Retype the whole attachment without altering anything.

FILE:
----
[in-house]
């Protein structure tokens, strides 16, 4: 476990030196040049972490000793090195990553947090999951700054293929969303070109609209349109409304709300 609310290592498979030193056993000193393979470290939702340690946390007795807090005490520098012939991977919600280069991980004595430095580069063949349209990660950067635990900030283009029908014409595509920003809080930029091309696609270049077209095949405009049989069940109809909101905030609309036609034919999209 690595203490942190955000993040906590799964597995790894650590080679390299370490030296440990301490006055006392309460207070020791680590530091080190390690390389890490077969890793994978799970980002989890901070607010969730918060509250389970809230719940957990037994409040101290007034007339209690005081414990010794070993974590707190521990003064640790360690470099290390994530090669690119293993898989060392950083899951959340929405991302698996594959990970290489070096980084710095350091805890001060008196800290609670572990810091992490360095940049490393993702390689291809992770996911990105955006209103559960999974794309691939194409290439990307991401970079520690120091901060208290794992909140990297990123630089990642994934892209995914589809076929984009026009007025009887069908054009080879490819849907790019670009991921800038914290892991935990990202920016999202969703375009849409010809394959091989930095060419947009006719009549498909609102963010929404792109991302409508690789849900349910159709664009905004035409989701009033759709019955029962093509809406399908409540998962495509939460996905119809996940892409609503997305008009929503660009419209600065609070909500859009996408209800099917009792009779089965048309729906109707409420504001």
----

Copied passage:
[in-house]
């Protein structure tokens, strides 16, 4: 476990030196040049972490000793090195990553947090999951700054293929969303070109609209349109409304709300 609310290592498979030193056993000193393979470290939702340690946390007795807090005490520098012939991977919600280069991980004595430095580069063949349209990660950067635990900030283009029908014409595509920003809080930029091309696609270049077209095949405009049989069940109809909101905030609309036609034919999209 690595203490942190955000993040906590799964597995790894650590080679390299370490030296440990301490006055006392309460207070020791680590530091080190390690390389890490077969890793994978799970980002989890901070607010969730918060509250389970809230719940957990037994409040101290007034007339209690005081414990010794070993974590707190521990003064640790360690470099290390994530090669690119293993898989060392950083899951959340929405991302698996594959990970290489070096980084710095350091805890001060008196800290609670572990810091992490360095940049490393993702390689291809992770996911990105955006209103559960999974794309691939194409290439990307991401970079520690120091901060208290794992909140990297990123630089990642994934892209995914589809076929984009026009007025009887069908054009080879490819849907790019670009991921800038914290892991935990990202920016999202969703375009849409010809394959091989930095060419947009006719009549498909609102963010929404792109991302409508690789849900349910159709664009905004035409989701009033759709019955029962093509809406399908409540998962495509939460996905119809996940892409609503997305008009929503660009419209600065609070909500859009996408209800099917009792009779089965048309729906109707409420504001």